Fourth, the cry, “Who is like the beast,” recalls to the Hebrew mind the name of Christ in the previous chapter, Michael. The name Michael is actually a question in the Hebrew, “who is like God?” (Rev. 12:7). When the inhabitants of the earth ask the question, “Who is like the beast?” they are echoing language that appropriately applies only to Christ in the book of Revelation. So this question is further support for a counterfeit Christ motif in the first part of chapter thirteen.

Finally, the beast’s operation before it rises out of the sea for the final conflict lasts 42 prophetic months (Rev. 13:5). This period is, of course, the same as three and a half years. echoes the three and a half years of Jesus’ earthly ministry. While the length of Jesus’ ministry is not spelled out anywhere in the New Testament, the time indicators in the Gospel of John are compatible with a ministry of three and a half years. So the duration of the beast’s history is built prophetically on the ministry of Jesus Christ. This, combined with the evidences listed above, indicate that the beast from the sea is a counterfeit of Jesus Christ. This in no way contradicts the traditional Adventist understanding that the medieval church is particularly in view in the activities and history of the sea beast.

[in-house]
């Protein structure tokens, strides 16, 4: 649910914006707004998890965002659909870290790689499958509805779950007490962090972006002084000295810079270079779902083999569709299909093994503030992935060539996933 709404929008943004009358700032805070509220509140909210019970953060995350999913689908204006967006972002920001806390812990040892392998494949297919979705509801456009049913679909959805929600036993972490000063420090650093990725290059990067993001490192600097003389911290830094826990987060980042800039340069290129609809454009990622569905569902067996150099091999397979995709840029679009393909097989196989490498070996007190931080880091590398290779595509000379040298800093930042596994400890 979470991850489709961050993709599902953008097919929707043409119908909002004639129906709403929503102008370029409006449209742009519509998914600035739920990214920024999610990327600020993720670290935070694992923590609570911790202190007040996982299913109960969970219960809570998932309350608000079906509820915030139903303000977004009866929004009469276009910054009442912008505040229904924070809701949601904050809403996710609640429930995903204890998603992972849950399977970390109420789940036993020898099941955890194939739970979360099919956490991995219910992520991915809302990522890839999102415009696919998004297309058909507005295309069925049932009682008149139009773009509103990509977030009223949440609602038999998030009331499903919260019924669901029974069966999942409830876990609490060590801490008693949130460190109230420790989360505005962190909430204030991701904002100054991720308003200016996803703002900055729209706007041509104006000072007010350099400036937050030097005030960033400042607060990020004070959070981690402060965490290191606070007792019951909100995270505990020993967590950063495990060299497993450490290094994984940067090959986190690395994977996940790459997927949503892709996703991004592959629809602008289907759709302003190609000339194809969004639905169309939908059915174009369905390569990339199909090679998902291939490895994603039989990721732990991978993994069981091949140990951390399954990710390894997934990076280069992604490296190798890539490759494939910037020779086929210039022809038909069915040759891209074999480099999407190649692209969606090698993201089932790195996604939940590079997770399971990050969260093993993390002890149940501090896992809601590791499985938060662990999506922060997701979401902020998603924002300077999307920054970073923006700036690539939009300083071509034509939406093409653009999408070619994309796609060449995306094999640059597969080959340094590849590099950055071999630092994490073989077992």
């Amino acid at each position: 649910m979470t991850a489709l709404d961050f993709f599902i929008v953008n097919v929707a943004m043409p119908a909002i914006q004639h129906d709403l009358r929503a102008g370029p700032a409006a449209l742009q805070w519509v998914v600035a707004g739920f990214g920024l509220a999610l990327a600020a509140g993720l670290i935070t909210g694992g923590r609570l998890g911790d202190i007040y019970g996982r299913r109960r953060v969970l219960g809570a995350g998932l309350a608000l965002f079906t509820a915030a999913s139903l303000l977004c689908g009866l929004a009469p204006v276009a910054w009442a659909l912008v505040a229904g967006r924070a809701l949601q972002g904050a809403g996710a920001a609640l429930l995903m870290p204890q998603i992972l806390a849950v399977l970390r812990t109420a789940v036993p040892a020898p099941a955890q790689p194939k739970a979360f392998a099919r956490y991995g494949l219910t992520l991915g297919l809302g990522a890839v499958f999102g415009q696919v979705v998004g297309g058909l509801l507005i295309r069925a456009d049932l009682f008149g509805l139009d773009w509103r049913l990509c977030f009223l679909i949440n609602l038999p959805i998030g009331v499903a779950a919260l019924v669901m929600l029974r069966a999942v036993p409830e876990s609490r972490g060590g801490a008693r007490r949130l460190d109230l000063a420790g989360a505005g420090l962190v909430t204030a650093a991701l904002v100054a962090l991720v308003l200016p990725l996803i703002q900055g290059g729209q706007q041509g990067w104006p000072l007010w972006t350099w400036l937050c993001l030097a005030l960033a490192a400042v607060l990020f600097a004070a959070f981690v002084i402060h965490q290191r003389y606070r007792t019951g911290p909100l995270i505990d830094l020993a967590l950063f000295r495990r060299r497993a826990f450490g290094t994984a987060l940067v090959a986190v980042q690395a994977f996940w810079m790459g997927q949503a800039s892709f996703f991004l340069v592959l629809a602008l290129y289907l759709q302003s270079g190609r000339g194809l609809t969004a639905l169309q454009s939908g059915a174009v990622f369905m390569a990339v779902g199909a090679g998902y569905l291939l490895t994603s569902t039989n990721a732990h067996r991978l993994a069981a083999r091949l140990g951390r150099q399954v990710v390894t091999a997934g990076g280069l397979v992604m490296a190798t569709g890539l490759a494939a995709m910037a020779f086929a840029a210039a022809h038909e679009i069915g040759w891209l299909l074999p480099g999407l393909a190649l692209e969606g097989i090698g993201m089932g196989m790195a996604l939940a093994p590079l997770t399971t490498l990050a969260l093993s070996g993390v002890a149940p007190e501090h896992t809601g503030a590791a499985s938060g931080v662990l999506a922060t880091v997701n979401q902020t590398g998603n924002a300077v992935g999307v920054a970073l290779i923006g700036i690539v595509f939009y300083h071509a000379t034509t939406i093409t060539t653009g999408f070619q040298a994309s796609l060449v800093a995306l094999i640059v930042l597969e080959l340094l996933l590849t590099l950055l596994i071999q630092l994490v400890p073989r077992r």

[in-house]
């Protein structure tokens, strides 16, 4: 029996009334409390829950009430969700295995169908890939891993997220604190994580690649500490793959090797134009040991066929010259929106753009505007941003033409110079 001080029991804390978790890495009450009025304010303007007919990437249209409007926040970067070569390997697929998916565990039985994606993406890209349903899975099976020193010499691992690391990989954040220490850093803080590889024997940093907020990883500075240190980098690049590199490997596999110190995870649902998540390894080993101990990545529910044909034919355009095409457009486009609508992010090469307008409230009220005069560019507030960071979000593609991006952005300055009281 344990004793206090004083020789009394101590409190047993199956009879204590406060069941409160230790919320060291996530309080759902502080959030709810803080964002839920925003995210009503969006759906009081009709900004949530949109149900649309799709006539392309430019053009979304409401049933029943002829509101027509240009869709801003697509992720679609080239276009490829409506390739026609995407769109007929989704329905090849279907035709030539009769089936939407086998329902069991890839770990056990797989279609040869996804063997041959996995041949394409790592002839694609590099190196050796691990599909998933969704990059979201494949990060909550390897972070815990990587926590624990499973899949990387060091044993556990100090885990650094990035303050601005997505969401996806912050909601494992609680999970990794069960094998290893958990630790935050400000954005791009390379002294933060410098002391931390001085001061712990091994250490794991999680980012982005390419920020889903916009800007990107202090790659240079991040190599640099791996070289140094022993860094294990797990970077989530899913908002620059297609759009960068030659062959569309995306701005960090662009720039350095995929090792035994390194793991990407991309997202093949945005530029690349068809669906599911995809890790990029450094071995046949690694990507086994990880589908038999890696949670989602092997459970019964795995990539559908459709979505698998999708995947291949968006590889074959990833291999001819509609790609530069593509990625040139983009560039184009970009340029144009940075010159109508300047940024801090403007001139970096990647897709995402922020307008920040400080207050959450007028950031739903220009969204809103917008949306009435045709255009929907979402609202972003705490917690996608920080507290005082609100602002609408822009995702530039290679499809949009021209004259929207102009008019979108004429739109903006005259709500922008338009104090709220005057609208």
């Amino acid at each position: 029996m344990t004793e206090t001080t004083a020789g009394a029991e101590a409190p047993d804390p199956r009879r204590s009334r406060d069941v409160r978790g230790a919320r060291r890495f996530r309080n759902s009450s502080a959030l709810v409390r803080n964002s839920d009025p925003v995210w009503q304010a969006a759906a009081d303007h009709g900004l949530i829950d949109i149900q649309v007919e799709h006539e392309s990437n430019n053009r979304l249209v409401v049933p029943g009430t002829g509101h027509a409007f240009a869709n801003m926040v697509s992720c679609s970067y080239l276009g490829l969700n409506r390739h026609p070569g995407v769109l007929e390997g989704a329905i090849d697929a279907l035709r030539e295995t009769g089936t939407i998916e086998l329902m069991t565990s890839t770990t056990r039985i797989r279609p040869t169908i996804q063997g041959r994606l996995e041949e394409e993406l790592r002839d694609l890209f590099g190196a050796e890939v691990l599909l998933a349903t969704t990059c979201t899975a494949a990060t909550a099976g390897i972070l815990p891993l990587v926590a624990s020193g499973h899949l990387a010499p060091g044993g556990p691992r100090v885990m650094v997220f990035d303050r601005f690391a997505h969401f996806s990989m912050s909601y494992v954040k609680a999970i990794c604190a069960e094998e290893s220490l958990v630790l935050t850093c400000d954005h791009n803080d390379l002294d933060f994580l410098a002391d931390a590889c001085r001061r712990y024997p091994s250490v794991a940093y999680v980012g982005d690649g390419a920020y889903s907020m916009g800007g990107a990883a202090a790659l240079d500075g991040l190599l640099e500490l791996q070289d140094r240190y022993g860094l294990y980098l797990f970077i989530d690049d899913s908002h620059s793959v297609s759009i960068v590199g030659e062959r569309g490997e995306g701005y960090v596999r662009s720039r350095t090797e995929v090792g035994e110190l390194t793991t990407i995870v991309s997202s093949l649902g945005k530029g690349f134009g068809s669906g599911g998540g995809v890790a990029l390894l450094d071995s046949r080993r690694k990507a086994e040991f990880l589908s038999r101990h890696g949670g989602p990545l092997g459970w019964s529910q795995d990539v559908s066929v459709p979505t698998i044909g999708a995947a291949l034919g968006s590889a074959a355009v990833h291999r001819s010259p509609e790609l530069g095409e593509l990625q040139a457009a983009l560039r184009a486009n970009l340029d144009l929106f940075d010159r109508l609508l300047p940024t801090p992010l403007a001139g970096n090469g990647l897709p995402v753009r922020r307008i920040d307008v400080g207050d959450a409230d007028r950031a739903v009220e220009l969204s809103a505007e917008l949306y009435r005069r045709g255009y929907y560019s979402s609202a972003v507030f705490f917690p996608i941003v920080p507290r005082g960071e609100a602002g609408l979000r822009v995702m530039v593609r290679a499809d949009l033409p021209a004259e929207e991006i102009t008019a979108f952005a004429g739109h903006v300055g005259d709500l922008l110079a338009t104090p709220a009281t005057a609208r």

Grounds for a Historical Reading of Revelation 13 (Thirteen 3)

In traditional Adventist reading of Revelation, the primary focus of Revelation 13 is on the Middle Ages (and the role of the Papacy at that time) and beyond (the rise of the USA to world power). But biblically Revelation 13 is an extension of the end-time war of Rev. 12:17. The dragon goes away to make war, calling up allies from the sea and from the land to assist him. Can the two different perspectives be reconciled or does one have to choose one or the other?

It is true that the actual focus of Revelation 13 is on the final battle of earth’s history; with its fiery deceptions, image of the beast, death decree and mark of the beast (Rev. 13:13-17). But few have noticed the verb tenses in the chapter and their implications for its meaning. The main sentences of Revelation 13:1-7, 11 are all in past tenses, mostly aorist indicative in the Greek. On the other hand, the main sentences of Revelation 13:10, 12-18 are all present or future tenses. So the chapter itself clearly contains evidence for sequences of history. Each of the two new beasts acts in the context of the end-time (Rev. 12:17), but has an introduction in past tenses which includes a visual description followed by a summary of its previous history (sea beast: 13:1-7, land beast: 13:11). So the description of the final battle in this chapter (13:12-18) is preceded by the previous history of the two main characters in that battle.